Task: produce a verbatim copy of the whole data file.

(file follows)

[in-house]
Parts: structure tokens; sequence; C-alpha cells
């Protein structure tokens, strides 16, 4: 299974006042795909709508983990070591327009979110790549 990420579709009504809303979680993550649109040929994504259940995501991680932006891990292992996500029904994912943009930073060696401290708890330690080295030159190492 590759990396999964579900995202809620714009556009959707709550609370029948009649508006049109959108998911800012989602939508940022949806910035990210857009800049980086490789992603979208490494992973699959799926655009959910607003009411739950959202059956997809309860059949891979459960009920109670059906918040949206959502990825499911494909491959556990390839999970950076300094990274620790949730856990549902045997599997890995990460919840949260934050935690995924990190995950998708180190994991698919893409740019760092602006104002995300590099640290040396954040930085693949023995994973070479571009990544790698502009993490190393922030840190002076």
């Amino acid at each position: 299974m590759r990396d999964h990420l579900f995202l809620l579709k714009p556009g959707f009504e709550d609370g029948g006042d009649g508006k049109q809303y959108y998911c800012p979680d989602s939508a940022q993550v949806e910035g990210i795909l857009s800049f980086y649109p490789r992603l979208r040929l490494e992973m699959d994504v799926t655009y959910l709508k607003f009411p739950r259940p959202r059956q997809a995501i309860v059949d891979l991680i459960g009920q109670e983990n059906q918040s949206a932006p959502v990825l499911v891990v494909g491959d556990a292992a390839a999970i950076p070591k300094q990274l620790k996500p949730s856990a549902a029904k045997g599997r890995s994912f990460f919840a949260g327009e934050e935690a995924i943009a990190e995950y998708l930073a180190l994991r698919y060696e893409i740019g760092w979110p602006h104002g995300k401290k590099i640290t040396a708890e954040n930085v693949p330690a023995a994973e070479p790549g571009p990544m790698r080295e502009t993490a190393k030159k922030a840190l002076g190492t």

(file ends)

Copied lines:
[in-house]
Parts: structure tokens; sequence; C-alpha cells
């Protein structure tokens, strides 16, 4: 299974006042795909709508983990070591327009979110790549 990420579709009504809303979680993550649109040929994504259940995501991680932006891990292992996500029904994912943009930073060696401290708890330690080295030159190492 590759990396999964579900995202809620714009556009959707709550609370029948009649508006049109959108998911800012989602939508940022949806910035990210857009800049980086490789992603979208490494992973699959799926655009959910607003009411739950959202059956997809309860059949891979459960009920109670059906918040949206959502990825499911494909491959556990390839999970950076300094990274620790949730856990549902045997599997890995990460919840949260934050935690995924990190995950998708180190994991698919893409740019760092602006104002995300590099640290040396954040930085693949023995994973070479571009990544790698502009993490190393922030840190002076």
């Amino acid at each position: 299974m590759r990396d999964h990420l579900f995202l809620l579709k714009p556009g959707f009504e709550d609370g029948g006042d009649g508006k049109q809303y959108y998911c800012p979680d989602s939508a940022q993550v949806e910035g990210i795909l857009s800049f980086y649109p490789r992603l979208r040929l490494e992973m699959d994504v799926t655009y959910l709508k607003f009411p739950r259940p959202r059956q997809a995501i309860v059949d891979l991680i459960g009920q109670e983990n059906q918040s949206a932006p959502v990825l499911v891990v494909g491959d556990a292992a390839a999970i950076p070591k300094q990274l620790k996500p949730s856990a549902a029904k045997g599997r890995s994912f990460f919840a949260g327009e934050e935690a995924i943009a990190e995950y998708l930073a180190l994991r698919y060696e893409i740019g760092w979110p602006h104002g995300k401290k590099i640290t040396a708890e954040n930085v693949p330690a023995a994973e070479p790549g571009p990544m790698r080295e502009t993490a190393k030159k922030a840190l002076g190492t």